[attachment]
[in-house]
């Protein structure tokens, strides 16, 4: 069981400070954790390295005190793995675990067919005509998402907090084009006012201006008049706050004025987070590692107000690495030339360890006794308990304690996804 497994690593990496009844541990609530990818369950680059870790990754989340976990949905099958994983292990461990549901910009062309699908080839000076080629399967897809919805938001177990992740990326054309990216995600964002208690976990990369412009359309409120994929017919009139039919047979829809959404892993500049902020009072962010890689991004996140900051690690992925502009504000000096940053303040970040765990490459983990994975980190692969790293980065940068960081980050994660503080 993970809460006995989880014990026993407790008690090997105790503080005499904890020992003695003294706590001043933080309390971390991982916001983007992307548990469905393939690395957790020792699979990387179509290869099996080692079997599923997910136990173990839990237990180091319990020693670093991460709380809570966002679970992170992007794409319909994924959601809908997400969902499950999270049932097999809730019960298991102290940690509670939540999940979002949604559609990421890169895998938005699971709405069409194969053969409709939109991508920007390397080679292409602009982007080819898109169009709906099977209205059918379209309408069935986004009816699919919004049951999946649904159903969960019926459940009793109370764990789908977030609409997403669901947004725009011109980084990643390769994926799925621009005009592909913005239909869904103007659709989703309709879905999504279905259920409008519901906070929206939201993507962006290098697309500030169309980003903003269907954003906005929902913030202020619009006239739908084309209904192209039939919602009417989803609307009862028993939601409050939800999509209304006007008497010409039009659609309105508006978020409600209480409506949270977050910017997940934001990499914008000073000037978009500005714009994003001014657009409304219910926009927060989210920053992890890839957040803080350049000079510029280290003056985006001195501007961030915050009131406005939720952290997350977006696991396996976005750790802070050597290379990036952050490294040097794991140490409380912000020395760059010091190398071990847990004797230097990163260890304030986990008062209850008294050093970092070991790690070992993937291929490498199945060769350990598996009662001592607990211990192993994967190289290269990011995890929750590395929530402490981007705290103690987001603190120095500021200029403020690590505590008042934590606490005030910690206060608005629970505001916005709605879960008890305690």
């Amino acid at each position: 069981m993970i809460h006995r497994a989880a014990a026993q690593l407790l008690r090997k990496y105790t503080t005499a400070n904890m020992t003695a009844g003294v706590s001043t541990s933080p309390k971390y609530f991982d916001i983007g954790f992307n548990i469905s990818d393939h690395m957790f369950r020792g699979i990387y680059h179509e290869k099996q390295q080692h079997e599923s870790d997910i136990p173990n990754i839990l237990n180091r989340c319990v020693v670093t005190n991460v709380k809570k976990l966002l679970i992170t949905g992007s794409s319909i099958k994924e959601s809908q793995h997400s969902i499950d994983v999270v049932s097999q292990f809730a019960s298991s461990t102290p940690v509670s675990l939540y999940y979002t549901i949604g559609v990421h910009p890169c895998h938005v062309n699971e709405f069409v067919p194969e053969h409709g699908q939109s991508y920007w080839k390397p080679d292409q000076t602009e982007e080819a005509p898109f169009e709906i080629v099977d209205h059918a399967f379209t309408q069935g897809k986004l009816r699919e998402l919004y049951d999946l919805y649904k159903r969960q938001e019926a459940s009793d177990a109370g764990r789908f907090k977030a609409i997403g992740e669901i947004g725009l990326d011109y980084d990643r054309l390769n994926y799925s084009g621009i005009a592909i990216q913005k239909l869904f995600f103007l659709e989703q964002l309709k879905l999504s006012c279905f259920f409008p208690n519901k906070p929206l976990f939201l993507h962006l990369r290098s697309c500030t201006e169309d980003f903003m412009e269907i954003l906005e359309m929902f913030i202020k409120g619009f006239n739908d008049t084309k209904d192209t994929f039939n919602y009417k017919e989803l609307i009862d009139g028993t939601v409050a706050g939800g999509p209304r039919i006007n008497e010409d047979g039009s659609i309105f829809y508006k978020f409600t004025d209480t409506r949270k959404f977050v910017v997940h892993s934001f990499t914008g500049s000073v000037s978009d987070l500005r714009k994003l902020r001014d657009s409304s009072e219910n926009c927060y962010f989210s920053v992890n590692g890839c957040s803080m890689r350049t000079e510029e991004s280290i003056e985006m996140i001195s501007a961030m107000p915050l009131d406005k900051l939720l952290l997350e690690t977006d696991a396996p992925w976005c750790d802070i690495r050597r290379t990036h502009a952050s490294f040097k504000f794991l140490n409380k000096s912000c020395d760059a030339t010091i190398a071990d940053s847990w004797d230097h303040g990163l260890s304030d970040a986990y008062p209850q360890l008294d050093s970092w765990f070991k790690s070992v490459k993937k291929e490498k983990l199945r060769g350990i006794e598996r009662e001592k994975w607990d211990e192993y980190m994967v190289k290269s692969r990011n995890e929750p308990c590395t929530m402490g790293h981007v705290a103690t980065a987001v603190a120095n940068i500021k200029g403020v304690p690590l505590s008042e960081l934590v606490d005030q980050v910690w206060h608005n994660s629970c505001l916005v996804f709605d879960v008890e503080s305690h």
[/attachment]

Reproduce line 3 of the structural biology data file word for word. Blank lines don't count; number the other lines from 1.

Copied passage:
């Amino acid at each position: 069981m993970i809460h006995r497994a989880a014990a026993q690593l407790l008690r090997k990496y105790t503080t005499a400070n904890m020992t003695a009844g003294v706590s001043t541990s933080p309390k971390y609530f991982d916001i983007g954790f992307n548990i469905s990818d393939h690395m957790f369950r020792g699979i990387y680059h179509e290869k099996q390295q080692h079997e599923s870790d997910i136990p173990n990754i839990l237990n180091r989340c319990v020693v670093t005190n991460v709380k809570k976990l966002l679970i992170t949905g992007s794409s319909i099958k994924e959601s809908q793995h997400s969902i499950d994983v999270v049932s097999q292990f809730a019960s298991s461990t102290p940690v509670s675990l939540y999940y979002t549901i949604g559609v990421h910009p890169c895998h938005v062309n699971e709405f069409v067919p194969e053969h409709g699908q939109s991508y920007w080839k390397p080679d292409q000076t602009e982007e080819a005509p898109f169009e709906i080629v099977d209205h059918a399967f379209t309408q069935g897809k986004l009816r699919e998402l919004y049951d999946l919805y649904k159903r969960q938001e019926a459940s009793d177990a109370g764990r789908f907090k977030a609409i997403g992740e669901i947004g725009l990326d011109y980084d990643r054309l390769n994926y799925s084009g621009i005009a592909i990216q913005k239909l869904f995600f103007l659709e989703q964002l309709k879905l999504s006012c279905f259920f409008p208690n519901k906070p929206l976990f939201l993507h962006l990369r290098s697309c500030t201006e169309d980003f903003m412009e269907i954003l906005e359309m929902f913030i202020k409120g619009f006239n739908d008049t084309k209904d192209t994929f039939n919602y009417k017919e989803l609307i009862d009139g028993t939601v409050a706050g939800g999509p209304r039919i006007n008497e010409d047979g039009s659609i309105f829809y508006k978020f409600t004025d209480t409506r949270k959404f977050v910017v997940h892993s934001f990499t914008g500049s000073v000037s978009d987070l500005r714009k994003l902020r001014d657009s409304s009072e219910n926009c927060y962010f989210s920053v992890n590692g890839c957040s803080m890689r350049t000079e510029e991004s280290i003056e985006m996140i001195s501007a961030m107000p915050l009131d406005k900051l939720l952290l997350e690690t977006d696991a396996p992925w976005c750790d802070i690495r050597r290379t990036h502009a952050s490294f040097k504000f794991l140490n409380k000096s912000c020395d760059a030339t010091i190398a071990d940053s847990w004797d230097h303040g990163l260890s304030d970040a986990y008062p209850q360890l008294d050093s970092w765990f070991k790690s070992v490459k993937k291929e490498k983990l199945r060769g350990i006794e598996r009662e001592k994975w607990d211990e192993y980190m994967v190289k290269s692969r990011n995890e929750p308990c590395t929530m402490g790293h981007v705290a103690t980065a987001v603190a120095n940068i500021k200029g403020v304690p690590l505590s008042e960081l934590v606490d005030q980050v910690w206060h608005n994660s629970c505001l916005v996804f709605d879960v008890e503080s305690h």